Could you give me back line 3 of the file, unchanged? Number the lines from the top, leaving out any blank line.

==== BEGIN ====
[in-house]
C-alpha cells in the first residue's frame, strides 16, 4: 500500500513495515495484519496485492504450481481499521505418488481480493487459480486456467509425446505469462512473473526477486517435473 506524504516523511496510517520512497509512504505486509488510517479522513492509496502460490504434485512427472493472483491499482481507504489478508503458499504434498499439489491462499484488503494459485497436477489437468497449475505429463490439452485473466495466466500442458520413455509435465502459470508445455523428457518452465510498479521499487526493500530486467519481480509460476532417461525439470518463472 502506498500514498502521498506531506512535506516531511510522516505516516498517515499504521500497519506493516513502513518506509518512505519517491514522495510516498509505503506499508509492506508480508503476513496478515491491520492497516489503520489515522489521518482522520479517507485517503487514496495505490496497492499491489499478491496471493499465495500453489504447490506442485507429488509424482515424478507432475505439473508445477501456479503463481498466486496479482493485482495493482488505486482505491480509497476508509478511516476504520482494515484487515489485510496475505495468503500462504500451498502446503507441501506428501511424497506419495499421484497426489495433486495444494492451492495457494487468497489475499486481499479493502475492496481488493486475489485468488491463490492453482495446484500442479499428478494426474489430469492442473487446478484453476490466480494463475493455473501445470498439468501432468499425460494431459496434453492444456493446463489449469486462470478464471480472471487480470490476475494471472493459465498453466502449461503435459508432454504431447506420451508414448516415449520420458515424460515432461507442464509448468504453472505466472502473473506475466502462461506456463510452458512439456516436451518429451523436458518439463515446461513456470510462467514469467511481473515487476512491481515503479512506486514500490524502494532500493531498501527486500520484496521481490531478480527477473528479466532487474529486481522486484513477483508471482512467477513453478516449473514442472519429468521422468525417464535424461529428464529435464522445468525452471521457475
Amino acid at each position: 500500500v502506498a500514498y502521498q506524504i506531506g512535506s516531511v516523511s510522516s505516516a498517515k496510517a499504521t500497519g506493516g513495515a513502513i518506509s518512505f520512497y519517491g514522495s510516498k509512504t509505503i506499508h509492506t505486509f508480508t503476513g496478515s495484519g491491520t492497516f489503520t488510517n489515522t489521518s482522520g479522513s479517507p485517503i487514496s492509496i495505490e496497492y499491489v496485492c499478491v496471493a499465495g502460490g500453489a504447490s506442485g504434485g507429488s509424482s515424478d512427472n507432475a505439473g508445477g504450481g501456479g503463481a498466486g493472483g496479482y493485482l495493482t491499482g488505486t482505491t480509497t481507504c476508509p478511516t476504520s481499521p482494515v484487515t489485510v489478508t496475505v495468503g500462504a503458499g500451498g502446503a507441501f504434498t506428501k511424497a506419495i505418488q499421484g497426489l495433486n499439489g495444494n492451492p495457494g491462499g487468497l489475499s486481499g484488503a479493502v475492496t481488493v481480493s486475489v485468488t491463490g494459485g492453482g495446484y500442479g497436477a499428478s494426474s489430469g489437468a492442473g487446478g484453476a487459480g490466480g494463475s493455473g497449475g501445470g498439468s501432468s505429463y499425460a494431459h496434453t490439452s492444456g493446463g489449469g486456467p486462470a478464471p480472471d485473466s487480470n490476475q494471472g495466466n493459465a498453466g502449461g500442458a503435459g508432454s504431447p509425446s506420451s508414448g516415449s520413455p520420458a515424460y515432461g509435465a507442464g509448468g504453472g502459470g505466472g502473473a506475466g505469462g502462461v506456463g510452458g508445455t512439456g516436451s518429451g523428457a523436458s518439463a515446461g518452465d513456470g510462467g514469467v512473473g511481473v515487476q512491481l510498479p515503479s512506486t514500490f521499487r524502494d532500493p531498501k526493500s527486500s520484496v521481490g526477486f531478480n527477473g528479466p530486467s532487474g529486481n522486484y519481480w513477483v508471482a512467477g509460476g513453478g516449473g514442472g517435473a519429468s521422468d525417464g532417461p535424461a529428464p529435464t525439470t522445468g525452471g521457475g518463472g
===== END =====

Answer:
Amino acid at each position: 500500500v502506498a500514498y502521498q506524504i506531506g512535506s516531511v516523511s510522516s505516516a498517515k496510517a499504521t500497519g506493516g513495515a513502513i518506509s518512505f520512497y519517491g514522495s510516498k509512504t509505503i506499508h509492506t505486509f508480508t503476513g496478515s495484519g491491520t492497516f489503520t488510517n489515522t489521518s482522520g479522513s479517507p485517503i487514496s492509496i495505490e496497492y499491489v496485492c499478491v496471493a499465495g502460490g500453489a504447490s506442485g504434485g507429488s509424482s515424478d512427472n507432475a505439473g508445477g504450481g501456479g503463481a498466486g493472483g496479482y493485482l495493482t491499482g488505486t482505491t480509497t481507504c476508509p478511516t476504520s481499521p482494515v484487515t489485510v489478508t496475505v495468503g500462504a503458499g500451498g502446503a507441501f504434498t506428501k511424497a506419495i505418488q499421484g497426489l495433486n499439489g495444494n492451492p495457494g491462499g487468497l489475499s486481499g484488503a479493502v475492496t481488493v481480493s486475489v485468488t491463490g494459485g492453482g495446484y500442479g497436477a499428478s494426474s489430469g489437468a492442473g487446478g484453476a487459480g490466480g494463475s493455473g497449475g501445470g498439468s501432468s505429463y499425460a494431459h496434453t490439452s492444456g493446463g489449469g486456467p486462470a478464471p480472471d485473466s487480470n490476475q494471472g495466466n493459465a498453466g502449461g500442458a503435459g508432454s504431447p509425446s506420451s508414448g516415449s520413455p520420458a515424460y515432461g509435465a507442464g509448468g504453472g502459470g505466472g502473473a506475466g505469462g502462461v506456463g510452458g508445455t512439456g516436451s518429451g523428457a523436458s518439463a515446461g518452465d513456470g510462467g514469467v512473473g511481473v515487476q512491481l510498479p515503479s512506486t514500490f521499487r524502494d532500493p531498501k526493500s527486500s520484496v521481490g526477486f531478480n527477473g528479466p530486467s532487474g529486481n522486484y519481480w513477483v508471482a512467477g509460476g513453478g516449473g514442472g517435473a519429468s521422468d525417464g532417461p535424461a529428464p529435464t525439470t522445468g525452471g521457475g518463472g